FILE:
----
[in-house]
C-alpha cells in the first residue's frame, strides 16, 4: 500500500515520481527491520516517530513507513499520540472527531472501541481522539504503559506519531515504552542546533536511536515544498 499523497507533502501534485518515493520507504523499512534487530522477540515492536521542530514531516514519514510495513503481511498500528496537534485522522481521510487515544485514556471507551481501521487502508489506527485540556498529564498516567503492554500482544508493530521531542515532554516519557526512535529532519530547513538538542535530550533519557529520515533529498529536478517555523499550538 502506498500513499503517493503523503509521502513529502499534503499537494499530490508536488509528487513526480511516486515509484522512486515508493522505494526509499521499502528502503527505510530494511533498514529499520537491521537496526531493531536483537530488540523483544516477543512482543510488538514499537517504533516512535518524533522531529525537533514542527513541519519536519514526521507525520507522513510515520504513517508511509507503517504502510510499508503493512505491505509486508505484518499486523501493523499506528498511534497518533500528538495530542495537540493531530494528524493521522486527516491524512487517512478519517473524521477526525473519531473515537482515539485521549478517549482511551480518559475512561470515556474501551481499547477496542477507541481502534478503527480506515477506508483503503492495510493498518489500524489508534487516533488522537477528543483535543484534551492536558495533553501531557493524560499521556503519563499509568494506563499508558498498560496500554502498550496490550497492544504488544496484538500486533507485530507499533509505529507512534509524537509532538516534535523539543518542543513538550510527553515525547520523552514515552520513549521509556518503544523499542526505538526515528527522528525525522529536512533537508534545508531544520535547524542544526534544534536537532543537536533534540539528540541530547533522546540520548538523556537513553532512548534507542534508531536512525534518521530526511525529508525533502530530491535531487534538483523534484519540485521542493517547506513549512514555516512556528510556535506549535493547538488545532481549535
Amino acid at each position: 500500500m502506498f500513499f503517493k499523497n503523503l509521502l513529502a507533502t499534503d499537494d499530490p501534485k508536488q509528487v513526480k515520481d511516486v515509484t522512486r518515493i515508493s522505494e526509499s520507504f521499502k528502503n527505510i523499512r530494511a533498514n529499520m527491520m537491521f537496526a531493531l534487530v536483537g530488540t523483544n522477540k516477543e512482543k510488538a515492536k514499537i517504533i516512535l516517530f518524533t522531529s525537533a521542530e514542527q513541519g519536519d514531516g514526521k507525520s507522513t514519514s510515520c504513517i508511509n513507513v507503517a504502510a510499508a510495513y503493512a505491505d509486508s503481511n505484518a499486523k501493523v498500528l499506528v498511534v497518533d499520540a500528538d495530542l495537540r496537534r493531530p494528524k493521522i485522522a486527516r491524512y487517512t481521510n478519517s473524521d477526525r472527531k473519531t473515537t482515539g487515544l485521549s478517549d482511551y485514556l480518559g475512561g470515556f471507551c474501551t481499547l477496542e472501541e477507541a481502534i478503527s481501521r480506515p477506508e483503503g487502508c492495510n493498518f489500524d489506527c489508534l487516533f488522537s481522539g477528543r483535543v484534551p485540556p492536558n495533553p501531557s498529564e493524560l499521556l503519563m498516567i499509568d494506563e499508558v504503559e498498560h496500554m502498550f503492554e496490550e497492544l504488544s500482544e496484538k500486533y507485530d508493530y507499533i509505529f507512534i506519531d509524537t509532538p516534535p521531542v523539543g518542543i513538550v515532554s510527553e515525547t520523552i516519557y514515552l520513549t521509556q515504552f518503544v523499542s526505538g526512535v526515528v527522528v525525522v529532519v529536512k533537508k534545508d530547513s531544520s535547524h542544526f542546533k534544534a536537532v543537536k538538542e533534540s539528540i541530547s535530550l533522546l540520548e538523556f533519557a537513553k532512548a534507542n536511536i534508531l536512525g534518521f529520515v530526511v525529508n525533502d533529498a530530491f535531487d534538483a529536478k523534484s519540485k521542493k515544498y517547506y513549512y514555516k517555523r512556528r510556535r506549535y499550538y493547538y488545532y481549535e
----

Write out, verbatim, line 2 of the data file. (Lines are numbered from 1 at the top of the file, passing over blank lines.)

C-alpha cells in the first residue's frame, strides 16, 4: 500500500515520481527491520516517530513507513499520540472527531472501541481522539504503559506519531515504552542546533536511536515544498 499523497507533502501534485518515493520507504523499512534487530522477540515492536521542530514531516514519514510495513503481511498500528496537534485522522481521510487515544485514556471507551481501521487502508489506527485540556498529564498516567503492554500482544508493530521531542515532554516519557526512535529532519530547513538538542535530550533519557529520515533529498529536478517555523499550538 502506498500513499503517493503523503509521502513529502499534503499537494499530490508536488509528487513526480511516486515509484522512486515508493522505494526509499521499502528502503527505510530494511533498514529499520537491521537496526531493531536483537530488540523483544516477543512482543510488538514499537517504533516512535518524533522531529525537533514542527513541519519536519514526521507525520507522513510515520504513517508511509507503517504502510510499508503493512505491505509486508505484518499486523501493523499506528498511534497518533500528538495530542495537540493531530494528524493521522486527516491524512487517512478519517473524521477526525473519531473515537482515539485521549478517549482511551480518559475512561470515556474501551481499547477496542477507541481502534478503527480506515477506508483503503492495510493498518489500524489508534487516533488522537477528543483535543484534551492536558495533553501531557493524560499521556503519563499509568494506563499508558498498560496500554502498550496490550497492544504488544496484538500486533507485530507499533509505529507512534509524537509532538516534535523539543518542543513538550510527553515525547520523552514515552520513549521509556518503544523499542526505538526515528527522528525525522529536512533537508534545508531544520535547524542544526534544534536537532543537536533534540539528540541530547533522546540520548538523556537513553532512548534507542534508531536512525534518521530526511525529508525533502530530491535531487534538483523534484519540485521542493517547506513549512514555516512556528510556535506549535493547538488545532481549535